Albert Edwards

Albert Edwards is well known as the originator of The Ice Age thesis some 15 years ago. He identified the wholly unsustainable nature of western central banks excessive lose monetary policies and how it was, in effect creating a Ponzi Credit scheme. In contrast to most economists, who by the time of 2006 firmly believed that Central Bankers had tamed the cycle and believed in The Great Moderation, Albert believed that previous ‘missed’ recessions would emerge in one large postponed event. He drew heavily on the under-utilized work on sector imbalances of the recently deceased Cambridge Economist Wynne Godley.

Albert is known as an extreme equity bear and has been underweight equities as an asset class in his model portfolio since the end of 1996 in favour of long government bonds. He foresaw an Ice Age where equities would replicate the experience of Japan though the 1990’s and de-rate both in absolute terms and relative to government bonds. He had a target of US 10 year yields falling below 2% for over a decade.

Albert current believes the US equity market has far further to decline on the basis of long term cyclically adjusted PE ratios such as the Shiller PE ratio and also Tobin’s Q ratio. He thinks the biggest deflationary risk is a China hard landing. Like in 2007, there is massive complacence and overconfidence that the “authorities” can achieve a soft-landing.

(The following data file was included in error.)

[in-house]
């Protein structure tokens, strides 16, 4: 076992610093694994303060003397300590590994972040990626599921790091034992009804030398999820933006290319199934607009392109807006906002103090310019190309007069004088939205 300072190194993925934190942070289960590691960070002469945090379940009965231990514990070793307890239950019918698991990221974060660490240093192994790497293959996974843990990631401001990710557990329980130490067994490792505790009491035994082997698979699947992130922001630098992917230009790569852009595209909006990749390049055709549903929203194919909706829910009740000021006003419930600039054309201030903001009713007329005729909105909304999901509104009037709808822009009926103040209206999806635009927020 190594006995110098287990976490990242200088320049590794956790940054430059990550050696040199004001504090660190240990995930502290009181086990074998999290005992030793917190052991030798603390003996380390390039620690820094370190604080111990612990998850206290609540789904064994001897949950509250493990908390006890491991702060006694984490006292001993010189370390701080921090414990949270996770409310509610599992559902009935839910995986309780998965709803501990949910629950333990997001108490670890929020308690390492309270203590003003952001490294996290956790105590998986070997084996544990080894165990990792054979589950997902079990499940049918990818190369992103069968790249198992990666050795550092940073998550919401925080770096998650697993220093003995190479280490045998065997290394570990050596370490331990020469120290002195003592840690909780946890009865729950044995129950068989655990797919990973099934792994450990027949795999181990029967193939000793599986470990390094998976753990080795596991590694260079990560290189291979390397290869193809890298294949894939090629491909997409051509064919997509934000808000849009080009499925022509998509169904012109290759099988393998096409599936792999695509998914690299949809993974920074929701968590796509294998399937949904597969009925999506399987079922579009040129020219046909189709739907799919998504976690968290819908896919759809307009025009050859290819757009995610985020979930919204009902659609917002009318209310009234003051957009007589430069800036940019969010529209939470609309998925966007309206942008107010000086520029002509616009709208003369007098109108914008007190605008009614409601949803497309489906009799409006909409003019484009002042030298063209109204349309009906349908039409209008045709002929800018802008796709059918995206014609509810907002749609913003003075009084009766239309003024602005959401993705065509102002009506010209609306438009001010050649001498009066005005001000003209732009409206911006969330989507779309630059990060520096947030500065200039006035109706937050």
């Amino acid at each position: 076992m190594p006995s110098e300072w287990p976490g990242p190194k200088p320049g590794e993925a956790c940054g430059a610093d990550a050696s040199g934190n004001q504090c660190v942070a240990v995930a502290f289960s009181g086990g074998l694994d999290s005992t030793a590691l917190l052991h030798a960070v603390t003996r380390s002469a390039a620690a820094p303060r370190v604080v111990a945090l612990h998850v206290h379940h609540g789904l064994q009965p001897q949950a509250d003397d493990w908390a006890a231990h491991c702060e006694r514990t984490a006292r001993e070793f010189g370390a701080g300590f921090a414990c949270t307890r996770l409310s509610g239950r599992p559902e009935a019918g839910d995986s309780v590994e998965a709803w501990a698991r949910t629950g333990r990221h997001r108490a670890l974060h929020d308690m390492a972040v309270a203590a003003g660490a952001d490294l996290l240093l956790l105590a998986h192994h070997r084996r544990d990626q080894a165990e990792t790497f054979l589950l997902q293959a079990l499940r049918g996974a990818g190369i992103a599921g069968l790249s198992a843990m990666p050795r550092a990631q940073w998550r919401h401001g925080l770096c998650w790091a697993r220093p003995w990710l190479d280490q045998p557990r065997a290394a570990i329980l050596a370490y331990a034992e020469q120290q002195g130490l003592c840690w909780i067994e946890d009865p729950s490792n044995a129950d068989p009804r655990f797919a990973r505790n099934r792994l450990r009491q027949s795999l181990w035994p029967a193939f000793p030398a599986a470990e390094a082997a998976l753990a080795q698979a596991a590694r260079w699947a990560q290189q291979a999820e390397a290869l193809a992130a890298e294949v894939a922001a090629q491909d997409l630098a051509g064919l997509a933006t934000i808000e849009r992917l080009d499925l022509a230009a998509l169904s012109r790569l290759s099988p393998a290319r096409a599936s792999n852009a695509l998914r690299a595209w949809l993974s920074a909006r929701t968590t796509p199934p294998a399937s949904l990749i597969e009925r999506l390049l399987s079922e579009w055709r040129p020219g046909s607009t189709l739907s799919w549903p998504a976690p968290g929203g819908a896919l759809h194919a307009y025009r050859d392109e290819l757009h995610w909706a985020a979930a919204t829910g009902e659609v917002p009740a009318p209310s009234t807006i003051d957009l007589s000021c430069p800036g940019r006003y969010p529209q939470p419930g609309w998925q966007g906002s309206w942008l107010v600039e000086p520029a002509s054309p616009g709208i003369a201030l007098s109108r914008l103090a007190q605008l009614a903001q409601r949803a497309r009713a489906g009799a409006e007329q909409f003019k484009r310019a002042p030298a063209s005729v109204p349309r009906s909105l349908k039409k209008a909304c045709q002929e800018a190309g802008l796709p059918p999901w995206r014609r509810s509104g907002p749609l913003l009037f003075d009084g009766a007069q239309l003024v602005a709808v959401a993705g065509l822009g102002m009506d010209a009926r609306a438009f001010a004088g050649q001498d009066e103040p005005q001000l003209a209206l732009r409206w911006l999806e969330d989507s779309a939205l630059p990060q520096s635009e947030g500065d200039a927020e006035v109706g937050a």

Albert currently works at French investment bank Societe Generale as a Global Strategist after previously doing the same at Dresdner Kleinwort for 20 years. He has previously worked at Bank America Investment Management and The Bank of England.

Deflation Research & Commentary by Staff

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    From high-risk homeowners to high-risk companies The New York Times says “Wall Street loves these risky loans.” What is the NYT talking about? Think collateralized debt obligations (CDOs) with a twist. Here’s what Elliott Wave International anticipates next. Get our free report: What You Need to Know Now About Protecting Yourself from Deflation. ********** [Editor’s […]

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  • Deflation and the Role of Non-Self-Liquidating Credit

    The 2014 edition of Conquer the Crash reiterates the role of debt in a deflationary crash: Deflation nearly always manifests as a contraction in the amount of outstanding debt. The contraction begins when the amount of debt becomes unsustainable. Moreover, bank credit expert Hamilton Bolton made this observation: Deflation of non-self-liquidating credit usually produces the […]

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  • The “Death Spiral” of Deflation in These 4 Nations

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